By Dr Seema Javed
The COP26 climate conference in Glasgow with the last minute Glasgow Pact rushed through after several rounds of iterations. The verdict across the room at the closing plenary- imperfect, uncomfortable, disappointing, imbalanced but still some progress in the spirit of compromise conveyed the gap between action that is needed and tall statements of progressive action that were made. The assurances though have come to little, as the Presidency and national delegations continue to fight it out over key elements of the implementation of the Paris Agreement.
The Paris Agreement, signed almost six years ago now, set out overarching goals of limiting global warming to well below 2 degrees Celsius, and ideally under 1.5 degrees Celsius. How this would be done was to be decided in subsequent years through the formalisation of the “rule book” in time for the agreement to be operationalised by 2020. This was the biggest burden to be resolved at COP26.
Two major issues remained for the completion of the rule book at the end of COP25 in Madrid, namely Article 6 (on the market and non-market approaches to emissions reductions) and finance (particularly the transparency frameworks required for the monitoring and verification of finance flows).
After hitting roadblocks in successive sessions since 2016, the rule book has finally been completed, effectively keeping a faint flicker of hope alive to limit warming under 1.5 degrees. Recognition of phasing down coal and ending fossil fuel subsidies is the first-ever mention of fossil fuels in any COP decision text. It however revealed the lack of equity and the blame game and divide that exists between the developed and developing countries and is at play during the negotiations which are pitched as a matter of life and death.
With climate diplomacy more visible than climate action, hosts the UK had their back against the wall right from the get-go, as the conference contended with a widening deficit of trust from years of unkept financial promises to developing countries and brewing geopolitical tensions made worse by a burgeoning energy crisis in several parts of the world. Ultimately, the rule book now shows a semblance of completion, paving the way for the implementation of the Paris Agreement.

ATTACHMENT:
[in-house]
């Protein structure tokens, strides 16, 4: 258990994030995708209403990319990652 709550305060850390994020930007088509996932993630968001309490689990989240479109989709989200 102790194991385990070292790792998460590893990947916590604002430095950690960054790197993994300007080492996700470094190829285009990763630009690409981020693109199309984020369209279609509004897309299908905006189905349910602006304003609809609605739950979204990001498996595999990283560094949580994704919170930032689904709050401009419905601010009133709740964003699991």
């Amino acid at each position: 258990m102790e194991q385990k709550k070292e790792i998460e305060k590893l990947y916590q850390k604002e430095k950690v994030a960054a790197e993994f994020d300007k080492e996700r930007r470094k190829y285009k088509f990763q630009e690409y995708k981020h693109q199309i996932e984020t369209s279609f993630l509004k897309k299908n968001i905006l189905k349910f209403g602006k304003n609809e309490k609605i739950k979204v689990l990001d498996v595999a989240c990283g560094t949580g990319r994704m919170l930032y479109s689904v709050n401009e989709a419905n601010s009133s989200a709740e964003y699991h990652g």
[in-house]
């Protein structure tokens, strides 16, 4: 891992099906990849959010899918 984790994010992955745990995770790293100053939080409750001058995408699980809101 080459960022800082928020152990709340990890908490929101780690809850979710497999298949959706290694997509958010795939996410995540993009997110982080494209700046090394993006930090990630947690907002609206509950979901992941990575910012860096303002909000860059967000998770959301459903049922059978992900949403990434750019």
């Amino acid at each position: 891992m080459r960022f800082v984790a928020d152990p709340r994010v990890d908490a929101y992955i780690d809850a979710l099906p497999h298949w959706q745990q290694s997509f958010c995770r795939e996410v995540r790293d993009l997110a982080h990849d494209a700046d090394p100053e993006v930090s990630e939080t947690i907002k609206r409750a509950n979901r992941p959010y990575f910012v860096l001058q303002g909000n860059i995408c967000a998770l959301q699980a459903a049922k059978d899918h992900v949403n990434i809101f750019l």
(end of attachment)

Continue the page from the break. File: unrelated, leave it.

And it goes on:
Perhaps sensing ominous signs all around, the UK Presidency scrambled to manage headlines as soon as the conference opened. Starting off with the Leaders Summit, and boasting of several high-profile deals and announcements, including the securing of net-zero announcements from large developing countries India and Brazil.
What ensued was a rush to declare the COP a success even before negotiations around tricky texts began. It didn’t take long for the façade to fall apart though, and within days it was clear that any celebration of progress in the climate agenda was premature.
To make matters worse, the COP, already contentious for being organised at a time when the world struggles to emerge from the COVID-19 pandemic, came under heavy fire from observer groups for the event’s poor organisation and accessibility issues.
After two weeks of back-and-forth negotiations between developed and developing country Parties, the COP has ended with a few important hits, but also many misses. Through this time, the imprints of disaffection with the paucity of finance and unkept promises on the part of developed countries transformed into deep faultlines that threaten to severely undermine confidence in the collaborative process that drives global climate action. The feeling across developing and vulnerable countries was encapsulated in the Indian Environment Minister’s remarks hours before the meeting was closed, who stated that none of the urgency that is professed about mitigation is reflected in the delivery of finance.
The developing world this year has vociferously demanded stronger commitments on finance as Faster mitigation is only possible when there will be real-world support, solidarity, responsibility, and most of all, finances. This balance, unfortunately, was not reflected as the talks drew to a close.
At the end of its 26th session, the biggest positives have been a rapidly growing recognition of climate-related Loss and Damage requiring specific and focused attention, and finally bringing some closure to the long-pending chapter on Article 6. On the other hand, differences over finance and attempts to undermine principles of equity and historic responsibilities threaten to jeopardise any chance of limiting warming to 1.5 degrees.
Dr Seema Javed – Environmentalist, Senior Journalist and Strategic Communicator on Climate Change